When federal regulators come knocking, most companies usually hire a Washington-connected lawyer to try to find a settlement that will get them out of trouble with the least possible damage, both financially and to their reputations.
Powhatan Energy Fund LLC, however, is fighting back — in this case against the Federal Energy Regulatory Commission, a little-known agency that the hedge fund accuses of trying to railroad it in a fight over profits from complex electricity futures trades.
Instead of accepting the usual D.C. lawyer-up-and-settle process, Kevin and Rich Gates, identical twins who run Powhatan, hired a former Marine sniper who graduated from Harvard Law School as their attorney, and created a website to make their case against FERC, laying out all the details of what is usually a private back-and-forth.
Most striking of all, the two brothers have taken aim at FERC's chief of enforcement, Norman C. Bay, whom President Obama has nominated for a promotion as one of the agency's five powerful commissioners.
"We're FERC's worst nightmare because we're sophisticated, we're knowledgeable and we're outsiders to the industry, so we're not beholden to the FERC," said Kevin Gates. "They have a strong reputation of being aggressive, overly aggressive, to simply being a bully to using extortion and retribution in dealing with the industry they regulate."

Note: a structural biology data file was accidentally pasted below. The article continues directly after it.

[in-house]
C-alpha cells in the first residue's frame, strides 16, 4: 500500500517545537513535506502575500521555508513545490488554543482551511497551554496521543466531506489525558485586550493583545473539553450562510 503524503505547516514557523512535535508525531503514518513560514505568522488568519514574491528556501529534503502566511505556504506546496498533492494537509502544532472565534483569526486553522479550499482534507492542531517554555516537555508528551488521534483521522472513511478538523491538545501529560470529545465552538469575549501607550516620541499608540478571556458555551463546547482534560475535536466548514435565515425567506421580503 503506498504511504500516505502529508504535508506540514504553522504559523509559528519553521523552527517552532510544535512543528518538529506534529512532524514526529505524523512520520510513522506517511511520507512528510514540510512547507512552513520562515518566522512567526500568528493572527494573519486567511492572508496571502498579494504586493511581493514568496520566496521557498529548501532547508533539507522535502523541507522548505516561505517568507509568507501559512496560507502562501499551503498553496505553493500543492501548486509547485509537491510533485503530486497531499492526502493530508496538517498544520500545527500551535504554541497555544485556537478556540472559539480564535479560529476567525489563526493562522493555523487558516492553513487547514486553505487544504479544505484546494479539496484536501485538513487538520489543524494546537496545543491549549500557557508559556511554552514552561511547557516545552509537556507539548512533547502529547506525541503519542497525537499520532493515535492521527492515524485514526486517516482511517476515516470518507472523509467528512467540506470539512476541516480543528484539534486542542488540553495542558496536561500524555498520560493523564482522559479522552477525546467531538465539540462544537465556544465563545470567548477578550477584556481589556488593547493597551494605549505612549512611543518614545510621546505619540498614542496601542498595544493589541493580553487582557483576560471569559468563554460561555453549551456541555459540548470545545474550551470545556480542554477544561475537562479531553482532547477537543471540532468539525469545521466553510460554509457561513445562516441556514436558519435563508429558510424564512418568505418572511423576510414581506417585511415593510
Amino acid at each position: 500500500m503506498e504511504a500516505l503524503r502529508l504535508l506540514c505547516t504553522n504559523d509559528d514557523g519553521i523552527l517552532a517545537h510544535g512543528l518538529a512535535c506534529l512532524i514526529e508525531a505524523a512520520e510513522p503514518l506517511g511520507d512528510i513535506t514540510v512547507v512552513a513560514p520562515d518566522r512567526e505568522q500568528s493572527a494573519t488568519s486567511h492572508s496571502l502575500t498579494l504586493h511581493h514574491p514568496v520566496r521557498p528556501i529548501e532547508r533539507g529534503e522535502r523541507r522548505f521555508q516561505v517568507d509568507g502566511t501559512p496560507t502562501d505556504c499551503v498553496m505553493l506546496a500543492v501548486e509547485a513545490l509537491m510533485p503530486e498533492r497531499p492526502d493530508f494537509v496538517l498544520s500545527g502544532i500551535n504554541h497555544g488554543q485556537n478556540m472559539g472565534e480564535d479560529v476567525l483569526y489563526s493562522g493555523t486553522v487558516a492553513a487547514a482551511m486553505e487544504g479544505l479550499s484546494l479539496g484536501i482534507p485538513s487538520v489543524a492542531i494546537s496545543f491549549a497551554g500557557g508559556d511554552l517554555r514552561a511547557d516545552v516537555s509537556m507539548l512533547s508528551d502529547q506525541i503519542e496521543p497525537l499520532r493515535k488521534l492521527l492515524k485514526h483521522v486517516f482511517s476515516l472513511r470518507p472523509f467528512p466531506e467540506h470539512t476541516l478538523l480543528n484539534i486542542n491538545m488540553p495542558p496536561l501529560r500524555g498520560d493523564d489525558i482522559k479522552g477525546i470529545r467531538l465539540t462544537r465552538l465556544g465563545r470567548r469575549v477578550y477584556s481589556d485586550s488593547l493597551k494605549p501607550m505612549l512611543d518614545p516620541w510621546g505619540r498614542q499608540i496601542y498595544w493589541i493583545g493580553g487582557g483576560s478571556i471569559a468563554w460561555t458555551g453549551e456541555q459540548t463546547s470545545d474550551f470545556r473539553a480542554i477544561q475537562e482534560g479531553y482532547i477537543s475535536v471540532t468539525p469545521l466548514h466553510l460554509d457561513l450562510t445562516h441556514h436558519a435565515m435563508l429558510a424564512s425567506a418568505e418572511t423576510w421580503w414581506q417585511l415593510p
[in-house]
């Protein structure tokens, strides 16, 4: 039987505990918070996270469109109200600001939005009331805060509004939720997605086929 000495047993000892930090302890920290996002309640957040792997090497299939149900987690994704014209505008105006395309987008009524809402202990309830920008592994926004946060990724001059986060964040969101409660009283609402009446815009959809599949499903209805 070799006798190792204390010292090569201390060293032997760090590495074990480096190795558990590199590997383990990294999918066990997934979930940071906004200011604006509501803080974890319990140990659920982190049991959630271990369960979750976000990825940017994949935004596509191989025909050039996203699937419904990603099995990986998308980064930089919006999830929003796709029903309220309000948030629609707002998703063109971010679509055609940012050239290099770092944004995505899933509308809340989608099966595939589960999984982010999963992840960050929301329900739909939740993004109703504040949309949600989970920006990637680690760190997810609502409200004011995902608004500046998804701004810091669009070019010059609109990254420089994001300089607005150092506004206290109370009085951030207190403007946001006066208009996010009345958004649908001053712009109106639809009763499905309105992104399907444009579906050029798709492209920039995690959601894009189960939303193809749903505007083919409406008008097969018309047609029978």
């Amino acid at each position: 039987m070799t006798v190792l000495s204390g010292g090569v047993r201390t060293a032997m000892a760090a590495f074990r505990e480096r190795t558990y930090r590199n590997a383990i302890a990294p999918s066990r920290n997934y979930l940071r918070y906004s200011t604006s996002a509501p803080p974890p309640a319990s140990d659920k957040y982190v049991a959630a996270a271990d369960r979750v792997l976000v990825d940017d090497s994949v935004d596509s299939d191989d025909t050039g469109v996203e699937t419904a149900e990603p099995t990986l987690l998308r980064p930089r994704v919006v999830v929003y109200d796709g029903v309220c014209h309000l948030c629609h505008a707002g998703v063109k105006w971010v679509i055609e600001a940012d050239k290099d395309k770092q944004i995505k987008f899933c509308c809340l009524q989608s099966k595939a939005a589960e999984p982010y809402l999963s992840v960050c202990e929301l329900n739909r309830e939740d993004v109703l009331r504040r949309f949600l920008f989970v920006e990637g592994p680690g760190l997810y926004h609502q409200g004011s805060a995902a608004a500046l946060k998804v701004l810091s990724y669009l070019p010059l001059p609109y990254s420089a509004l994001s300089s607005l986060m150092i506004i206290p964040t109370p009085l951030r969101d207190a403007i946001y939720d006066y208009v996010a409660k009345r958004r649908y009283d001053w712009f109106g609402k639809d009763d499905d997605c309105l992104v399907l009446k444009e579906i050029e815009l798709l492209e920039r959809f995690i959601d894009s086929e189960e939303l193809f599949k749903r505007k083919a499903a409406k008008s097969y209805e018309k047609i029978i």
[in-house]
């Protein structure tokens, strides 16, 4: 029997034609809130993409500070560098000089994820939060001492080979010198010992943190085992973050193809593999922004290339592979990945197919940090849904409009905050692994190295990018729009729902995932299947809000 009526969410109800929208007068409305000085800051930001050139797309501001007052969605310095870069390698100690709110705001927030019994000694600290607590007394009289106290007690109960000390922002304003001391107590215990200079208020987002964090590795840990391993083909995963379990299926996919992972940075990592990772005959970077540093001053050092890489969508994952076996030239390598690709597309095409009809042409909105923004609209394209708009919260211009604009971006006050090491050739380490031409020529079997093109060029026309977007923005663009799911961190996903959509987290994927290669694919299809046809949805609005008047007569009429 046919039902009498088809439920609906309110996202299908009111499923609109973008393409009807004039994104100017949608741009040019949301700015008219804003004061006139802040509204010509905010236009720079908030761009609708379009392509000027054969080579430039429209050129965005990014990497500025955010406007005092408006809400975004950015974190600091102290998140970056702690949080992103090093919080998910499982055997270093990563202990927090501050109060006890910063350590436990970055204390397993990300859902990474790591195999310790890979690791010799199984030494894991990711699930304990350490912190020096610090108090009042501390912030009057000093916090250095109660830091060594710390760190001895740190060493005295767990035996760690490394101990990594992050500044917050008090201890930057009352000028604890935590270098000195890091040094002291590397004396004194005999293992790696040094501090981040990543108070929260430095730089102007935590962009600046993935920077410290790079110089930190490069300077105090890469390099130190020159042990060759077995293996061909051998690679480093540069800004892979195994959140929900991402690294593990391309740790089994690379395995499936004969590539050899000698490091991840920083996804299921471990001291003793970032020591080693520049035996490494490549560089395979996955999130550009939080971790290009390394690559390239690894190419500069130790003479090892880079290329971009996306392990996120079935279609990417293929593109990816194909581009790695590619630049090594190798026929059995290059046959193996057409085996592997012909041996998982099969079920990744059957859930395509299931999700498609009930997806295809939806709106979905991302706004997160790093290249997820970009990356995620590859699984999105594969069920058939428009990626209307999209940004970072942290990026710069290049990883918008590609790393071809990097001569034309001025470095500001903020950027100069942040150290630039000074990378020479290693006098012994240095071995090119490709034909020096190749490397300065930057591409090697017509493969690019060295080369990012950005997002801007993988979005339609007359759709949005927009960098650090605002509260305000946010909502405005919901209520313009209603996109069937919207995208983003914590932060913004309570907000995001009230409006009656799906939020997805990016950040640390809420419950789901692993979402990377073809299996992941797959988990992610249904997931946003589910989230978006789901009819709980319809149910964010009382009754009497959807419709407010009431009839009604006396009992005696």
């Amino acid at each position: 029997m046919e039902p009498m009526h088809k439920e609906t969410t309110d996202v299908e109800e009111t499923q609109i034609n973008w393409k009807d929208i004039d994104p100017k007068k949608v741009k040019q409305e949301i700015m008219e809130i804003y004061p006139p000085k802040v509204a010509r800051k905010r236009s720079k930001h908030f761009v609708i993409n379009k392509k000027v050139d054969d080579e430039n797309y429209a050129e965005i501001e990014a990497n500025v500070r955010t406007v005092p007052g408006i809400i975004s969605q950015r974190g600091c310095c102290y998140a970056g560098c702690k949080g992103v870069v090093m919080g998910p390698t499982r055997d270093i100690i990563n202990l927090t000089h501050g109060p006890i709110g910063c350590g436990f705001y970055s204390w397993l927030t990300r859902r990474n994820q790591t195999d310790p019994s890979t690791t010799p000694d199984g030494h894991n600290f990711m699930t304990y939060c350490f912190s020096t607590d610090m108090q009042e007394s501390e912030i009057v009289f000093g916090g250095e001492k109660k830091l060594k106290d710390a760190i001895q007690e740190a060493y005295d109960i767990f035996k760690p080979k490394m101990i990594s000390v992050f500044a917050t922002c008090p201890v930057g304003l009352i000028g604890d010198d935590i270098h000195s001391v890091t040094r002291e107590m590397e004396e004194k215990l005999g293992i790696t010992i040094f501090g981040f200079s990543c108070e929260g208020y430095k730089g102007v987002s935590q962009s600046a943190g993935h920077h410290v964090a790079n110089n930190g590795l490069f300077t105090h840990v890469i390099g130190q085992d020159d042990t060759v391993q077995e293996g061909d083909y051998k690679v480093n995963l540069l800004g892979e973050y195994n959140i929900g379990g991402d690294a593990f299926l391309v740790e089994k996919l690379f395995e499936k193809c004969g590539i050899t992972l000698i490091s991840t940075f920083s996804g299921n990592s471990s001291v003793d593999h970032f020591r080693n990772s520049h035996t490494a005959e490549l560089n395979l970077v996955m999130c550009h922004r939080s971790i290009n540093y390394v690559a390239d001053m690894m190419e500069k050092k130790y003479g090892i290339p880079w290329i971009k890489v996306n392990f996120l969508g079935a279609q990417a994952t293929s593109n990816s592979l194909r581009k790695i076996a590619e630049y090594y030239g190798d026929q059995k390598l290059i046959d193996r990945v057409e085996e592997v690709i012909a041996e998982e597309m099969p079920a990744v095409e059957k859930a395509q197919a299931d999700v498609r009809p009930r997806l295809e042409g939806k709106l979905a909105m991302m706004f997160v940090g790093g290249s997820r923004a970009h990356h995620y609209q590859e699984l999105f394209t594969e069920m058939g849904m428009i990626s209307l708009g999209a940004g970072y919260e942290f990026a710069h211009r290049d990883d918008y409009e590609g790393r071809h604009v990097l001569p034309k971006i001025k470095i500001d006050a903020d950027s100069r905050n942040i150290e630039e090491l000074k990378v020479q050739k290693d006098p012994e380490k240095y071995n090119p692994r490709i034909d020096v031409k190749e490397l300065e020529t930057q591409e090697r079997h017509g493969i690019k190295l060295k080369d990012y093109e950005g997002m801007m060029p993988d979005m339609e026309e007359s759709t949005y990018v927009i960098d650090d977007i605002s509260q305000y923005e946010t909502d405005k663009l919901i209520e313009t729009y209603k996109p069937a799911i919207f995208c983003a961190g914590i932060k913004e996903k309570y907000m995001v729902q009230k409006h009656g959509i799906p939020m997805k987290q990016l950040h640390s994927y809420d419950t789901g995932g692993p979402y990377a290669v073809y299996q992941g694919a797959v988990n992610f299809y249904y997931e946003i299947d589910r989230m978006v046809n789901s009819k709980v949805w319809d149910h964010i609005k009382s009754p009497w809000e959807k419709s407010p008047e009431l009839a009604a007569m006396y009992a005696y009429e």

The combative approach is new territory for FERC, a powerful regulator that has landed in the spotlight in recent months as it takes on a more active role under Mr. Obama.
Powhatan's aggressive strategy faces its first test Wednesday when the Senate Energy and Natural Resources Committee votes on whether to recommend Mr. Bay's nomination to the full Senate.
Republicans are lining up in opposition to Mr. Bay, but key Democrats are backing him despite concerns raised by Powhatan.
"When Pete Domenici testified for Norman Bay, I think that let everybody in this country know that follows energy policy closely that Norman Bay is a substantial guy," said Committee Chairwoman Mary L. Landrieu, Louisiana Democrat.
Mr. Domenici, a New Mexico Republican who served as chairman of the committee while in the Senate, is backing Mr. Bay.
Powhatan's case involves bets on the future prices of electricity. The Gates brothers had been making trades for about 18 months when PJM Interconnection, the energy transmission grid for the mid-Atlantic that is overseen by FERC, told them that a mistake had been made and the brothers were owed rebates on each of the trades.
PJM paid out $900,000 in rebates for the 18 months of trades, and the brothers figured it was time to increase their activity because the sheer volume of trades earned money, regardless of the eventual price of electricity.
FERC eventually changed its rules and then went after Powhatan, arguing that the trades it made after PJM told it about the rebates amounted to market manipulation because Powhatan was making "sham" trades and no longer bothered to calculate market risk in its strategy.
FERC is seeking to claw back some of Powhatan's earnings and assess penalties, Mr. Gates said.